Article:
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Gazetteer of Scotland

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great opening is termed the Moray Frith, and extends inland as far as Inver-
nefs. The N. coaft of this gap is indented by the Friths of Cromarty and
Dornoch, both fafe ftations ; the former being the Portus Salutis of the an-
cient geographers. From the Frith of Dornoch, the fhore tends toward the
N. E., terminating at the promontory of Dungifbay, or Duncanfbay-head,-
the extreme point of the N. E. coaft of Scotland. The northern coafts are in
general bold and dangerous, jutting out into formidable rocky promontories,
and divided from the Orkneys by a narrow and tempeftuous fea, named the
Pentland Frith. Proceeding ibuthward from Cape Wrath, the N. W. promon-
tory, the whole of the weftern fhore feems torn and mattered by the fury of
the waves, and is every where indented by extenfive arms of the fea ; while,
in every part, innumerable iflands are feen, which appear as if they had been
detached or torn from the mainland by fome convulfion of nature. About
30 or, 40 miles W. from the mainland of Scotland, a range of iflands, fome-
times called the Long IJland, ftretches from N. to S. above 100 miles. Nearer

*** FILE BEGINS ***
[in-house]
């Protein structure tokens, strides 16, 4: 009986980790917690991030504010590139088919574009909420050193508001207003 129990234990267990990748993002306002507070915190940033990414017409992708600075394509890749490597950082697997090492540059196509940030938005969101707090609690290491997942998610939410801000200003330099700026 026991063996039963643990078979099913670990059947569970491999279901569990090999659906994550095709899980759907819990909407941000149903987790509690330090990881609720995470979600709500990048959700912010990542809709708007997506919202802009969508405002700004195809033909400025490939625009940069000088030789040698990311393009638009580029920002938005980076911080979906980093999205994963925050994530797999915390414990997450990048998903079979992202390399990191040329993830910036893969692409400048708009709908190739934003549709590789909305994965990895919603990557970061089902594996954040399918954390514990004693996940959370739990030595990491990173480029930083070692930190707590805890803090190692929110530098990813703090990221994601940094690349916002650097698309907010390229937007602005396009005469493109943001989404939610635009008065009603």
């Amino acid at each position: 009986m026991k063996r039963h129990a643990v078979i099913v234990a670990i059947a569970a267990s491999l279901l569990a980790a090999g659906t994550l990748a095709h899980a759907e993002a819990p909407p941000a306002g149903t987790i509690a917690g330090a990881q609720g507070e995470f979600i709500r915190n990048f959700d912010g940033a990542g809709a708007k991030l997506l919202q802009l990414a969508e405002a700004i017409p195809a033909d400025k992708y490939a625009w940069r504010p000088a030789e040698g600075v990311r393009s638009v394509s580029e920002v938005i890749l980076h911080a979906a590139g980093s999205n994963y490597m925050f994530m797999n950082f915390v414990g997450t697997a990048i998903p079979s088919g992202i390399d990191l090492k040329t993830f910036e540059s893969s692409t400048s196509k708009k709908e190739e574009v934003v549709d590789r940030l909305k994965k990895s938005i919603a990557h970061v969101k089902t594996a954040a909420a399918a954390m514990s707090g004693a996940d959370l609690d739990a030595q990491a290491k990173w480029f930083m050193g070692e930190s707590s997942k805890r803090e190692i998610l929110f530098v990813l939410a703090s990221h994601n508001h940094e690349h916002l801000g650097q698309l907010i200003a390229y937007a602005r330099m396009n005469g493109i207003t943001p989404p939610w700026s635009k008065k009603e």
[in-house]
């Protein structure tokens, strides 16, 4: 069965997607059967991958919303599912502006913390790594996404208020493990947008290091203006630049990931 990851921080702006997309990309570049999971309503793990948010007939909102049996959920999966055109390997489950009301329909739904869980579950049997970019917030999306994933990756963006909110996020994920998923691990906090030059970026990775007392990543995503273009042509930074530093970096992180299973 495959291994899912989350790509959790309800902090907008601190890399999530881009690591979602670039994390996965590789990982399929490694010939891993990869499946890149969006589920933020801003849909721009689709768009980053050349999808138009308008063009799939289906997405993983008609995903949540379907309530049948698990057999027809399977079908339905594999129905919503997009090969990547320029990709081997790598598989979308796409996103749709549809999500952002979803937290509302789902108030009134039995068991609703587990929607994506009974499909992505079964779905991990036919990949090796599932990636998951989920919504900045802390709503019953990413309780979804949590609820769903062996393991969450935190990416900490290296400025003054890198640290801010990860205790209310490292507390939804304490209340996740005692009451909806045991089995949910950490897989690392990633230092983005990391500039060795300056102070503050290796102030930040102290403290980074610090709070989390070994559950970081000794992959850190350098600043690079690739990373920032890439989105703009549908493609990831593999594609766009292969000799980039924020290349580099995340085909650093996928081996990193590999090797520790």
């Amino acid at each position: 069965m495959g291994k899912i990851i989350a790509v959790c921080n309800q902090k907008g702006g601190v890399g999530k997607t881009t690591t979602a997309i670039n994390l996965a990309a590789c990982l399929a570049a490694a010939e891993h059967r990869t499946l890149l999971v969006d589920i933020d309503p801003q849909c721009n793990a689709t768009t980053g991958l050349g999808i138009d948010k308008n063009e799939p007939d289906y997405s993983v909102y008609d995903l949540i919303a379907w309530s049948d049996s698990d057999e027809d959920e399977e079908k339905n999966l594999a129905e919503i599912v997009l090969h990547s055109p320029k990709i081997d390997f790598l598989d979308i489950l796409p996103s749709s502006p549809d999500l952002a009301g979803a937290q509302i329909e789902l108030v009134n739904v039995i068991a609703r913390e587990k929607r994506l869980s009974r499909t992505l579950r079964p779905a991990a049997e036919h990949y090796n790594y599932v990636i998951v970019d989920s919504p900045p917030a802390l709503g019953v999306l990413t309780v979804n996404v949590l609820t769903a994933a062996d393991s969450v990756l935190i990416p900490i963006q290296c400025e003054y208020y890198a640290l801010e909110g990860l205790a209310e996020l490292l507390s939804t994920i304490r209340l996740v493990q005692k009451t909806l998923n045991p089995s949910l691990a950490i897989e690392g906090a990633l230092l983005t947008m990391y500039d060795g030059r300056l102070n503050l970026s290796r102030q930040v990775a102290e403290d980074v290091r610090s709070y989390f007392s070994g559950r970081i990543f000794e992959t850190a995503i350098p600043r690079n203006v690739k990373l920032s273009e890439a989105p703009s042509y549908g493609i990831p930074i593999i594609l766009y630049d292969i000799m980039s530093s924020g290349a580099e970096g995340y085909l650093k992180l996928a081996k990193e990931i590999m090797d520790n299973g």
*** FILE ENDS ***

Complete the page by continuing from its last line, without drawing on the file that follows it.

the coaft is the large ifle of Sky ; and towards the S. is the ill and of Mull,
feparated by a narrow found. Still farther S. are the great ifles of Hay and
Jura, with other fmaller ifles. Near the found of Mull is the great and na-
vigable arm of the fea Loch Linnhe, which extends N. E. as far as Fort Wil-
liam, approaching within 50 miles of the extremity of the Moray Frith,
Southwards from this great opening, the coaft of Argyllfhire runs out into
the long and narrow peninfula of Kintyre, the Mull or Point of which is only
so miles diftant from the Irifh coaft. Between the promontory of the Mull
of Kintyre, and the coaft of Ayrfhire, is the grand entrance to the Frith of
Clyde ; in which are the ifles of Arran, Bute, and the fmaller iflands, the
Cambrays, and Inch-marnock. This asftuary divides, at the ifle of Bute, into
two great openings ; the firft, Loch Fyne, extending into Argyllfhire upwards
of 40 miles ; the fecond, the Frith of Clyde, extending eaftward till within
30 miles of the Frith of Forth, and connected with that arm of the fea by a
navigable canal. From the Frith of Clyde the coaft takes a direction towards
the S., to the promontory of the Mull of Galloway, the S. W. point of Scot-
land. From thence the coaft tends eaftward, bounded by the Solway Frith.
From the head of the Solway Frith, a natural boundary with the Englifh
border, is nearly completed by the river Liddal, the Cheviot hills, and the
river Tweed.
Scotland is eftimated to contain an area of 279794 miles; which, by the
report lately made to the Board of Agriculture, comprehended ia ; iji,47i

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